So from Bernstein’s presentation I learned that the arguments themselves have substance. When commentators over claim what Kant is trying to achieve, and then point out how he fails, then one tends to discount the arguments, and concentrate on the architecture of his thought, because that is not affected by the discounted arguments. But Bernstein concentrates on the arguments and brings out their substance and shows how they are still relevant in light of his regressive reading.

So from Bersteins view point the major idea in Kant is that the only way to be a Transcendental Realist is via Transcendental Idealism, and thus realism is dependent on idealism. And that is why our tradition turned toward idealism and away from either rationalism or empiricism. This essentially makes Kant primarily into a precursor to Husserl’s phenomenology. This for me was very good because what I have been saying for years is that Kantian transcendentalism is the basis for understanding Husserlian Phenomenology. However, this devalues the idea of transcendentals being headlands above the world as Nietzsche calls them. To the regressive reading Kant is critiquing these headlands and pulling the carpet out from under them rather than establishing them as the progressive reading would have us believe.

To me this is a very important issue. In Badiou for instance we see the use of Cohen’s approach to set theory that establishes the independence of the continuum hypothesis. Basically Badiou says that Set theory is metaphysics of Being, to which he adds the Event and Multiple to complete it and give a full fledged ontological meaning to set theory. But what I learned from Badiou’s use of Cohen is that if you have a transcendental, i.e. an invisible assumed ground over a domain of a certain size, and you expand the territory it covers, if it does not create a difference in the larger scoped territory, then it is essentially irrelevant and does not have to be taken into account in our metaphysics.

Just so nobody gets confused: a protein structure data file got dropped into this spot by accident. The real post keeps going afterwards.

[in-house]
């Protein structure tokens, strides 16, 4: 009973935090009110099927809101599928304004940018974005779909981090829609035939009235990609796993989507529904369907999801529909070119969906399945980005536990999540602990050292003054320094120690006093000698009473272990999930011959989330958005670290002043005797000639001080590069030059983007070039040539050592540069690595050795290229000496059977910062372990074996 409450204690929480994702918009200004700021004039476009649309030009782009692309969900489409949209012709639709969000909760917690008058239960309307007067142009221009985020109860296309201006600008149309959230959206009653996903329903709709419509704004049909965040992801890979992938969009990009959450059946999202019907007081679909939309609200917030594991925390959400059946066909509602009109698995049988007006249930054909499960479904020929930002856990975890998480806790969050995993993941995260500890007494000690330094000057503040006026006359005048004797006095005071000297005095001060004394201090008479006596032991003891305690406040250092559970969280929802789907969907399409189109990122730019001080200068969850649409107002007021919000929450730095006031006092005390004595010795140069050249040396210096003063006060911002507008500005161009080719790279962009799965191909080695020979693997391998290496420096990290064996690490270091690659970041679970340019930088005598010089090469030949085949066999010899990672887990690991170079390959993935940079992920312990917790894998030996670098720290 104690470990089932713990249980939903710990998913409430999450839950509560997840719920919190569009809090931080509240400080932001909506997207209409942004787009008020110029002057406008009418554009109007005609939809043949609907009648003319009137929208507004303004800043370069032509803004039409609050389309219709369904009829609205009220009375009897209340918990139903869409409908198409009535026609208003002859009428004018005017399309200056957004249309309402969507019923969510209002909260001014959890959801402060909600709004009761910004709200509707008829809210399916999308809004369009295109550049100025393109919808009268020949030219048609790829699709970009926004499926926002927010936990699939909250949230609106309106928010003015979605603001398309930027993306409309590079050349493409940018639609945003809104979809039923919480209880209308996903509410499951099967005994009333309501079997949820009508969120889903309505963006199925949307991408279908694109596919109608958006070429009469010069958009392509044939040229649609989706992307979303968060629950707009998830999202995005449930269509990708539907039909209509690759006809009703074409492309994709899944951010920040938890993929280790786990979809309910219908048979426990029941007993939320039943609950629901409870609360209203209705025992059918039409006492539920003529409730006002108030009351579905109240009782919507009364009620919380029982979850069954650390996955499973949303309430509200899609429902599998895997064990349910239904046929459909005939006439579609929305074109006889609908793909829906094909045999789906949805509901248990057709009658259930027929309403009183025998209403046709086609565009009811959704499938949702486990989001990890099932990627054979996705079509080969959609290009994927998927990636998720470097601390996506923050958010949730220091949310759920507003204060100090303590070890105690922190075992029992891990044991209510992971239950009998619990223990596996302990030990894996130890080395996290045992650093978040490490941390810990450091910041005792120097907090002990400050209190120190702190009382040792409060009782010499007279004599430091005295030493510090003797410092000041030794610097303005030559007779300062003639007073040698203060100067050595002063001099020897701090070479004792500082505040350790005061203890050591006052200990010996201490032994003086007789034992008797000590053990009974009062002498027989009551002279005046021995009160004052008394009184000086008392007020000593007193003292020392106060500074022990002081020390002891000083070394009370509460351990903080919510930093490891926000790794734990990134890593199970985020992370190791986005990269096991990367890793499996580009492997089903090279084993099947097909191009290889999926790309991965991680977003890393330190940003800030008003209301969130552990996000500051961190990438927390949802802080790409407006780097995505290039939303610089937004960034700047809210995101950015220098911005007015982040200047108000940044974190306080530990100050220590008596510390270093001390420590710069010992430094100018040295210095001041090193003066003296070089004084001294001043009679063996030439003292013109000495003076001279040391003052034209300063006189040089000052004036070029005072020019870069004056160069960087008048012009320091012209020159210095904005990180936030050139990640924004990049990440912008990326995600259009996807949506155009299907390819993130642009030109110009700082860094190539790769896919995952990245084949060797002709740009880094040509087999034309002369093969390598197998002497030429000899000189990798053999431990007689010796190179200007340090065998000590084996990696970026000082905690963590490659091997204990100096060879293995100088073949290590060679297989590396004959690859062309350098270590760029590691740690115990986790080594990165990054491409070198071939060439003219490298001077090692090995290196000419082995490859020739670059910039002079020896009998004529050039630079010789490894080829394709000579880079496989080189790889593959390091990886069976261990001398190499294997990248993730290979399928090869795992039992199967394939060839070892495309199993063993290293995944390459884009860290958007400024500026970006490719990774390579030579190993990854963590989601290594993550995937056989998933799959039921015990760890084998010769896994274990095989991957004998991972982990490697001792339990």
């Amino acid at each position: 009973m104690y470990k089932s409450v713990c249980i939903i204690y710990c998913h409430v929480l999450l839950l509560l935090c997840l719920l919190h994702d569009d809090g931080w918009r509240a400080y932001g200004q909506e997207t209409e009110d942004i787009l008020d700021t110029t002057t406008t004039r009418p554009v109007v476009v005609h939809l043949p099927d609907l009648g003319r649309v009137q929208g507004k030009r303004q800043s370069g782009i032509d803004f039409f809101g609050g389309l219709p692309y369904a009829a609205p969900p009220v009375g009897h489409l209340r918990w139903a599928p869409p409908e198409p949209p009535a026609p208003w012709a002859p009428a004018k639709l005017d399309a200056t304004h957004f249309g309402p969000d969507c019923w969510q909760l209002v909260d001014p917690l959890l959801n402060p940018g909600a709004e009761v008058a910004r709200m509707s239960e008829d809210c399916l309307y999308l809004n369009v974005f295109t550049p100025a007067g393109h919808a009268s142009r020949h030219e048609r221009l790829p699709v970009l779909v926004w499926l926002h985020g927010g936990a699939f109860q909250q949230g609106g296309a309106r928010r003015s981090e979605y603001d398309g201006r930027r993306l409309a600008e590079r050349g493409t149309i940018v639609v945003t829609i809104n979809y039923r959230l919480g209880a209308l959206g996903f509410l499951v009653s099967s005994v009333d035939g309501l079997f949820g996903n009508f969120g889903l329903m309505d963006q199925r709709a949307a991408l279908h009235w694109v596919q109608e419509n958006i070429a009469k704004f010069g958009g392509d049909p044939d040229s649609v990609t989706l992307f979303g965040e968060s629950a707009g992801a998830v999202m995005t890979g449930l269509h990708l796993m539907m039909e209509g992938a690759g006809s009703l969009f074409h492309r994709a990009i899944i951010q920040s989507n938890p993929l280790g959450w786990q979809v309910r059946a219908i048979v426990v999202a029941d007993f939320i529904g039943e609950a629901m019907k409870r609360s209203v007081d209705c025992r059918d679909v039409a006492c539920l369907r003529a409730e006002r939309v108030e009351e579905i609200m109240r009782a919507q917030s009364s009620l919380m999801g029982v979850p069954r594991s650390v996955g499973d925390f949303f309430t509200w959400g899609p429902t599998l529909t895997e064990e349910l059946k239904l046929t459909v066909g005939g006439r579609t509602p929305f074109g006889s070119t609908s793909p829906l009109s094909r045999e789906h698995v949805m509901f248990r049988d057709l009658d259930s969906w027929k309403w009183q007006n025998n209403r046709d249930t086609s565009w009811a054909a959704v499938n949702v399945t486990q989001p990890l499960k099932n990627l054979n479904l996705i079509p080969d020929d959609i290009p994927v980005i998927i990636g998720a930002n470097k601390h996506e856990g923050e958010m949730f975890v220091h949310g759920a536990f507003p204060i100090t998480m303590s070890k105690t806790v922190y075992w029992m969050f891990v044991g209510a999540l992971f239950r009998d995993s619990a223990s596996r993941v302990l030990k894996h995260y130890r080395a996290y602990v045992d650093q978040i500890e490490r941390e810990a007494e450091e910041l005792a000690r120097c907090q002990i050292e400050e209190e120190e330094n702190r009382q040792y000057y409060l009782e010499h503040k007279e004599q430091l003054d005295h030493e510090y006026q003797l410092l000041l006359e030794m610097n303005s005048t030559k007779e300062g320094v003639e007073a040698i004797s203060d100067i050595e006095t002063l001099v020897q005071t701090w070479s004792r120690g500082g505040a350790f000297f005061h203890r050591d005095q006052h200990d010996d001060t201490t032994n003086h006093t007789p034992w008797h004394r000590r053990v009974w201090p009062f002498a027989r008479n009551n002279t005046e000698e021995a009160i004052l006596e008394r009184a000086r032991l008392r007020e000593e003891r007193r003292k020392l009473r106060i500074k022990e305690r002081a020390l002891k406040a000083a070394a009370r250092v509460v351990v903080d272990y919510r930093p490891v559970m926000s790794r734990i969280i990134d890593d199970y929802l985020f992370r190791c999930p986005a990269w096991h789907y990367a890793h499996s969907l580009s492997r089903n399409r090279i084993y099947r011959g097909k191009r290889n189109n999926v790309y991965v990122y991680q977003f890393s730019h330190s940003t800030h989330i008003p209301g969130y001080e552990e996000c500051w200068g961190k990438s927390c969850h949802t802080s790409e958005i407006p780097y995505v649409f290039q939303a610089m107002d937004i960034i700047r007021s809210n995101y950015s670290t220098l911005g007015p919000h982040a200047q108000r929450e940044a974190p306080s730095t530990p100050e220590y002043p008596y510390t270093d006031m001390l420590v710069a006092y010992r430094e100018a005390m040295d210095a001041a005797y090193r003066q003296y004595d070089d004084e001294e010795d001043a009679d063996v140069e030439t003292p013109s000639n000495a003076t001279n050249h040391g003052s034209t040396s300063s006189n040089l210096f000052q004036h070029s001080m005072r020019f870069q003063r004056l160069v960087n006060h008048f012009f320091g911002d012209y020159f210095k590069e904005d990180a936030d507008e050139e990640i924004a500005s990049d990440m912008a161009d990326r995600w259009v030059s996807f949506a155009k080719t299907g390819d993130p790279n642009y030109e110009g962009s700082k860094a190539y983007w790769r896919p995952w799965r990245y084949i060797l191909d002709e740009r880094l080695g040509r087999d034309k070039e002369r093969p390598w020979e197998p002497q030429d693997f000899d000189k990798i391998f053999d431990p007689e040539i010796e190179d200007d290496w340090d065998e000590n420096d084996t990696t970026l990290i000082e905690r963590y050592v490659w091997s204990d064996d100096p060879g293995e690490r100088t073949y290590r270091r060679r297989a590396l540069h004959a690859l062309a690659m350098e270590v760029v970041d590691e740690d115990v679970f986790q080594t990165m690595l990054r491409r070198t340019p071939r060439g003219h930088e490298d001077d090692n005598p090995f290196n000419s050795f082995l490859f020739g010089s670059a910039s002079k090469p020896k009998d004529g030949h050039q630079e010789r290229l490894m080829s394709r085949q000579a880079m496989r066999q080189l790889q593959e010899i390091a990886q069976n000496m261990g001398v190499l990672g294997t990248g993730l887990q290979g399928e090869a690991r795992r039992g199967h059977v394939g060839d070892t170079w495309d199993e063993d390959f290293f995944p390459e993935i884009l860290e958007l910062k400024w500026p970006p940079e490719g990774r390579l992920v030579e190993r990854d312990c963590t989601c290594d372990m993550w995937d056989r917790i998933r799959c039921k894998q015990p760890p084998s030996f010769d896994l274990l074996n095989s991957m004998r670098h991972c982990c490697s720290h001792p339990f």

Now if we take this insight back to Kant, we see that Kant has three transcendentals The Subject, The Object, and God. God maintains the coherence between the transcendental subject and the noumena, i.e. the transcendental object. This is an invisible scaffolding around our worldview. The Copernican turn from dogmatism is to offer a critique of the necessary preconditions for possible experience. As I listened to this phrase over and over in Bernstein I thought about the Unnecessary Impossibility as its opposite. The transcendental subject as the source of Apriori Synthesis (space, time, categories, schemas) and the Noumena, what is there beyond the appearances are the Unnecessary Impossibilities. They are impossibilities because we cannot know them. And they are unnecessary because no matter how we expand the scope of our inquiry the scaffolding does not make any difference in experience that makes a difference (Bateson). Implicit in Kant’s argument is the opposite of necessary conditions of possibility, which is the unnecessary and insufficient reasons of impossibility of experience of the T. Subject or the T. Object, or God that which retains the coherence between these inaccessible invisibles which are beyond all experience. I have not heard of any commentator who points out this duality between necessary possibilities and unnecessary impossibilities. And this kind of reminds me of Zizek and his argument that Kant glossed the possibility of Ethical Evil, in other words he suppressed that possibility, thinking it impossible. This makes us think that this limit the unnecessary and insufficient impossible is really the core of Kant’s thinking that is unthought. We normally say that what is impossible is the same as the negation of necessity. However, like a priori synthesis there must open up a gap between necessity and its opposite impossibility. Necessity is aligned with Actuality, and Possibility aligned with the Arbitrary. But in order for something to cross over from possibility to actuality there needs to be another moment of potential. For something to be denied the ability to cross over from necessary to the arbitrary there must be the impossible as a barrier. And that means there must be a middle ground between actuality and possibility as well which we can call sufficiency.